Facebook Twitter



The Jordan Board of Education voted unanimously Tuesday to implement a citizen committee's transition plan for housing Alta and Jordan high school students until the new Jordan High opens in 1996.

The 30-member group - consisting of parents, teachers and administrators representing the two schools - was formed after new boundaries in the district's south area were approved last January.Tuesday, the board adopted the five-part plan without discussion - deferring to the citizen committee as "the experts who have spent much time and energy studying the options."

The transition plan states:

- All current Alta and Jordan sophomores living in amended boundaries will be allowed to remain through graduation at the school where they enrolled at the beginning of the 1994-95 school year.

- Bus service will be provided through the 1995-96 school year for students living in the new Jordan High boundaries who opted to remain at Alta High. Like other open enrollment students, they must provide their own transportation during the 1996-97 school year.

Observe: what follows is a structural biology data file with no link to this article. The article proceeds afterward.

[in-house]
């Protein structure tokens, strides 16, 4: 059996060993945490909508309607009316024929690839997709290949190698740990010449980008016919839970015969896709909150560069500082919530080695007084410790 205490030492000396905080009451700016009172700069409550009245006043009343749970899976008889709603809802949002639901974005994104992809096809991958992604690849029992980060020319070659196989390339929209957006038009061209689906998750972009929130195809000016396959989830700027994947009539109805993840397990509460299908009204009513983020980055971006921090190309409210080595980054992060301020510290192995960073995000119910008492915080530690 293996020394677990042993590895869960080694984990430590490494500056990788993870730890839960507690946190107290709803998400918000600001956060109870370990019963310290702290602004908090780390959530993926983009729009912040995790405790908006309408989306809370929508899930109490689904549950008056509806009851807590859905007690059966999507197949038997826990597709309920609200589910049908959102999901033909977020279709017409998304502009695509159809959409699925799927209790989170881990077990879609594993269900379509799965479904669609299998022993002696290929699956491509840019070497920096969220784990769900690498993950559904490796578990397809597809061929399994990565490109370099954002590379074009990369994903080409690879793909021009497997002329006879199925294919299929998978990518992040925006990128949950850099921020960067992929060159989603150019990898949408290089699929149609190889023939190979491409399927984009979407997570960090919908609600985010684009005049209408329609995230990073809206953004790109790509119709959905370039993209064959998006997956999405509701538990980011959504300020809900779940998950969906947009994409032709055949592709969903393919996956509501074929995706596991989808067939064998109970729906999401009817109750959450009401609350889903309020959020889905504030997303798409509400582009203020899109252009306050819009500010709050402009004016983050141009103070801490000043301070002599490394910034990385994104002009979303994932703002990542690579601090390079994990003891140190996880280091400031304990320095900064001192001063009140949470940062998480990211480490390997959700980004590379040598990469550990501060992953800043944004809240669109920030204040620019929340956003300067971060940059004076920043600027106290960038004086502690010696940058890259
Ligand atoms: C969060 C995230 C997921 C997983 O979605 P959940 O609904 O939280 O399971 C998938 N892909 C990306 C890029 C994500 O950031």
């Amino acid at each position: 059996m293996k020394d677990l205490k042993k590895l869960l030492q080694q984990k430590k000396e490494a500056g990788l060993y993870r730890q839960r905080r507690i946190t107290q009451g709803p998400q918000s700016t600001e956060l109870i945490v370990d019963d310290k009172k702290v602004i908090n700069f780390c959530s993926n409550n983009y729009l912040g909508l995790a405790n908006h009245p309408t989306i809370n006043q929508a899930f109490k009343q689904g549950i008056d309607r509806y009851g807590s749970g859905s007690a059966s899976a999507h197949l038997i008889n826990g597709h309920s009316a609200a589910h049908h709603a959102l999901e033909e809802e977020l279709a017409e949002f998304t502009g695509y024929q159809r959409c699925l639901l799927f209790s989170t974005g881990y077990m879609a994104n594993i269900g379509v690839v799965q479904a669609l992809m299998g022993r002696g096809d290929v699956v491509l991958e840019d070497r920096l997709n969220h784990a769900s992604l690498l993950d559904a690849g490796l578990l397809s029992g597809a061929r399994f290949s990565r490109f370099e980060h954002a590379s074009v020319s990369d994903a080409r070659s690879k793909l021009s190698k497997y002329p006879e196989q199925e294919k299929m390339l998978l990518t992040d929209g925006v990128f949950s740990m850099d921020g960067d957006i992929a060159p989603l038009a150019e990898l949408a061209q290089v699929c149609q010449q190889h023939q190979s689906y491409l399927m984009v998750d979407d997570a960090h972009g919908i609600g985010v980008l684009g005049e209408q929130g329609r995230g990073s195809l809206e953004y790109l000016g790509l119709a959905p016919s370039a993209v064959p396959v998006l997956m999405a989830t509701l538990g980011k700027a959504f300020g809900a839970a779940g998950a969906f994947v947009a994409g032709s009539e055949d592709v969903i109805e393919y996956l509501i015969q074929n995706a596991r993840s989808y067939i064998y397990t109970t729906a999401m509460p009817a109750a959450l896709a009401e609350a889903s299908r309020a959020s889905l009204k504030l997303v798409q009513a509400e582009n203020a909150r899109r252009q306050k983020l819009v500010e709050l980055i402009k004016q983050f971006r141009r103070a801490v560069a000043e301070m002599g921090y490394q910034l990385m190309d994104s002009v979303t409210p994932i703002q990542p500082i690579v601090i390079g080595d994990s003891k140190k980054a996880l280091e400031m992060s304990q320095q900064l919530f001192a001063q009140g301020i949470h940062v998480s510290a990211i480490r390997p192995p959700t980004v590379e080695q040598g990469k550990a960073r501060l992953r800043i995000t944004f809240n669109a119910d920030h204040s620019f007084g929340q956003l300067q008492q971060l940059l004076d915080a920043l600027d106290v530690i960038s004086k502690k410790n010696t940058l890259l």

Busing "option" students to Alta will likely cost about $22,000.

- All current ninth-grade students will enroll for their sophomore year at their designated boundary school. Feeder middle schools are expected to send 764 students to Jordan High and 944 students to Alta High.

- The Jordan High student body will remain at the present facility at 9300 S. State until the new building is completed and available for occupancy.

The district is expected to set up eight portable class rooms at Jordan High next school year to accommodate enrollment growth.

Jordan High's driver education program for the 1995-96 school year will be held at the new site after 3 p.m. daily. The range area and car storage compound will be completed by the time school starts next fall.

Also, if the new building is not ready for occupancy before March 1, 1996, the move will be delayed until after the 1995-96 school year.

- Alta High will handle the 1995-96 enrollment as it has in the past. As expected growth continues, options like additional portables, off-campus apprenticeships and early graduation will need to be considered.

The board also authorized Tuesday the issuance of $30 million in general obligation bonds that will finance a new middle school and repair others.

Plans are to advertise the bonds in mid-December and have the money in hand by mid-January.

The new middle schools will replace the existing Bingham Middle School in Copperton. A portion of the money is also expected to be used in other schools for earthquake retrofitting and other major maintenance work.